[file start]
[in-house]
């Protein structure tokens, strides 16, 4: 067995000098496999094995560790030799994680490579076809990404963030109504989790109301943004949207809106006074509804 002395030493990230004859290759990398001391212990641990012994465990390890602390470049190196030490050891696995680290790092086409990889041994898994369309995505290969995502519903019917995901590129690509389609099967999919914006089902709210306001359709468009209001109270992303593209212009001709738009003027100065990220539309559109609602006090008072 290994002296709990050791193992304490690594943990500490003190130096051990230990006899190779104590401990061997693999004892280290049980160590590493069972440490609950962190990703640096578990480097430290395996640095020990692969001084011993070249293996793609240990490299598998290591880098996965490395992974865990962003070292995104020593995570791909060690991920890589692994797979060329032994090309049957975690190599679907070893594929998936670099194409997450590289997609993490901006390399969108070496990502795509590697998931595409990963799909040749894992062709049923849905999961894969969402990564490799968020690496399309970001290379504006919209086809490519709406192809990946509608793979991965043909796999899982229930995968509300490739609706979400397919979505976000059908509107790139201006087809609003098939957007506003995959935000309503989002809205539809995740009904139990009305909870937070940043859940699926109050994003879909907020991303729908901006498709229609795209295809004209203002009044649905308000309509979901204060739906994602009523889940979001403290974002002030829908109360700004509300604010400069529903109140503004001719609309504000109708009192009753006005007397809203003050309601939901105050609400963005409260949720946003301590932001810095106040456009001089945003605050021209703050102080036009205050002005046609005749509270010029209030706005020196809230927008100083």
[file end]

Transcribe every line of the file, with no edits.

[in-house]
């Protein structure tokens, strides 16, 4: 067995000098496999094995560790030799994680490579076809990404963030109504989790109301943004949207809106006074509804 002395030493990230004859290759990398001391212990641990012994465990390890602390470049190196030490050891696995680290790092086409990889041994898994369309995505290969995502519903019917995901590129690509389609099967999919914006089902709210306001359709468009209001109270992303593209212009001709738009003027100065990220539309559109609602006090008072 290994002296709990050791193992304490690594943990500490003190130096051990230990006899190779104590401990061997693999004892280290049980160590590493069972440490609950962190990703640096578990480097430290395996640095020990692969001084011993070249293996793609240990490299598998290591880098996965490395992974865990962003070292995104020593995570791909060690991920890589692994797979060329032994090309049957975690190599679907070893594929998936670099194409997450590289997609993490901006390399969108070496990502795509590697998931595409990963799909040749894992062709049923849905999961894969969402990564490799968020690496399309970001290379504006919209086809490519709406192809990946509608793979991965043909796999899982229930995968509300490739609706979400397919979505976000059908509107790139201006087809609003098939957007506003995959935000309503989002809205539809995740009904139990009305909870937070940043859940699926109050994003879909907020991303729908901006498709229609795209295809004209203002009044649905308000309509979901204060739906994602009523889940979001403290974002002030829908109360700004509300604010400069529903109140503004001719609309504000109708009192009753006005007397809203003050309601939901105050609400963005409260949720946003301590932001810095106040456009001089945003605050021209703050102080036009205050002005046609005749509270010029209030706005020196809230927008100083």